The Centrality of Humility for Social Healing, Part One

By Linden D. McLaughlin, MA, PhD, 3/24/2020

We all experience a range of emotions, perceptions and values as we walk through life. Many things precipitate these experiences and commensurate behaviors. Concepts and ideas are constructed and reconstructed in a dynamic manner in a milieu of societal pathology. This collection of ideas becomes the terrain which shapes our underlying presuppositions upon which perceptions, thoughts and values are erected. For this reason, it is always good and helpful to assess what our individual and societal values actually are, and which ones are most important. Of course, some are constant and unchanging due to the spiritual authority on which they are based. But some values need to be elevated to an even stronger level depending on social needs for any given culture.

I believe the virtue of humility has been neglected more than most and is most needed now. I owe much of my thinking to our CEO of Eva’s Closet, Veronica Young. As eruditely researched and experienced by Young, this virtue has been overlooked and neglected by various societies and cultures, especially western ones. Her acumen for identifying systemic social issues and problems is beyond repute. Young has the ability to take a small vignette, a microcosm of society, and see how it ripple-effects through the larger reaches of society.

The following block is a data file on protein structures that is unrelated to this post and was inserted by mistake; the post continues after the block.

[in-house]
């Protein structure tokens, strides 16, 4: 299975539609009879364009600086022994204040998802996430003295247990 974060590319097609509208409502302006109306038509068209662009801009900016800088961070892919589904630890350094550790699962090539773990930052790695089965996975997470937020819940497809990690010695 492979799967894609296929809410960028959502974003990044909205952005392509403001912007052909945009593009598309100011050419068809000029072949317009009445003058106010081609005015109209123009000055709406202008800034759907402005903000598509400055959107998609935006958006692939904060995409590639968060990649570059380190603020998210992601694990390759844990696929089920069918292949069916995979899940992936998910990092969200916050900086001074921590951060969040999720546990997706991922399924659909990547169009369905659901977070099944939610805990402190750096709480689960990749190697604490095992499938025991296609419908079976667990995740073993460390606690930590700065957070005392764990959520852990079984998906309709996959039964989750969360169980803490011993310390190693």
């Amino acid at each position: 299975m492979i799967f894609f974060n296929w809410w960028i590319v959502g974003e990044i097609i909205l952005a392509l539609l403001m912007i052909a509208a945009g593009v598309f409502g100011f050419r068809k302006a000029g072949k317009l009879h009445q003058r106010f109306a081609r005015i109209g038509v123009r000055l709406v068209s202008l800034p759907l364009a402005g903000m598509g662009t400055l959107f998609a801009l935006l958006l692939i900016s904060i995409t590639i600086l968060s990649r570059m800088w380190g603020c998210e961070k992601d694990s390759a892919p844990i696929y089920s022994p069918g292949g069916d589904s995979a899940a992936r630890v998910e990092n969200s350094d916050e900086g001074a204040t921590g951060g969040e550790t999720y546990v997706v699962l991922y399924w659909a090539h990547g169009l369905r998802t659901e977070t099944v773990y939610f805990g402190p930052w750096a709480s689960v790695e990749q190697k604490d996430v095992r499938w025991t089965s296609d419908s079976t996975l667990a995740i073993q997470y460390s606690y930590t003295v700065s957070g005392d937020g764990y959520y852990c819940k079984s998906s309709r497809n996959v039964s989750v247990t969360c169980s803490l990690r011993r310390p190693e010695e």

For example, as illustrated by Young, humility is notably absent in families and family systems in crisis. Reconciliation, mutual admiration, and relational healing are blocked almost singularly by its absence. Conversely, miraculous healing occurs by its presence.

Therefore, one can see how foundational it is to all other virtues because it coheres all the others into a functional unity. All other virtues, left to themselves, tend to become autonomous silos, existing each for its own sake without the integrative force of humility. Humility prevents these siloed virtues from becoming ends unto themselves. It encourages a networking mindset in order for each one to interact synergistically with the others. The end result is greater than the mere sum of the parts.

Humility takes down the autonomy and independence of each virtue from the others by removing stubborn pride and arrogance. It replaces these qualities with humble listening, eager learning, a receiving spirit and the empowering the voice of others above oneself.

This does not mean that all virtues are necessarily equal in value. There can be a dynamic variability for any collective set of values. Societies and cultures recognize this fluid-like fluctuation and in concert surface those anchor values which transcend limitations of others.

The genius of humility is that it, to use a metaphor, raises all other boats along with itself. By virtue of its cultural power, cautionary judgment results which thus holds back a rush to premature and mere popular, but superficial, values. These could determine a deleterious cultural arc bringing with its cultural fragmentation and attenuation.

True learning is really, really a humble position.


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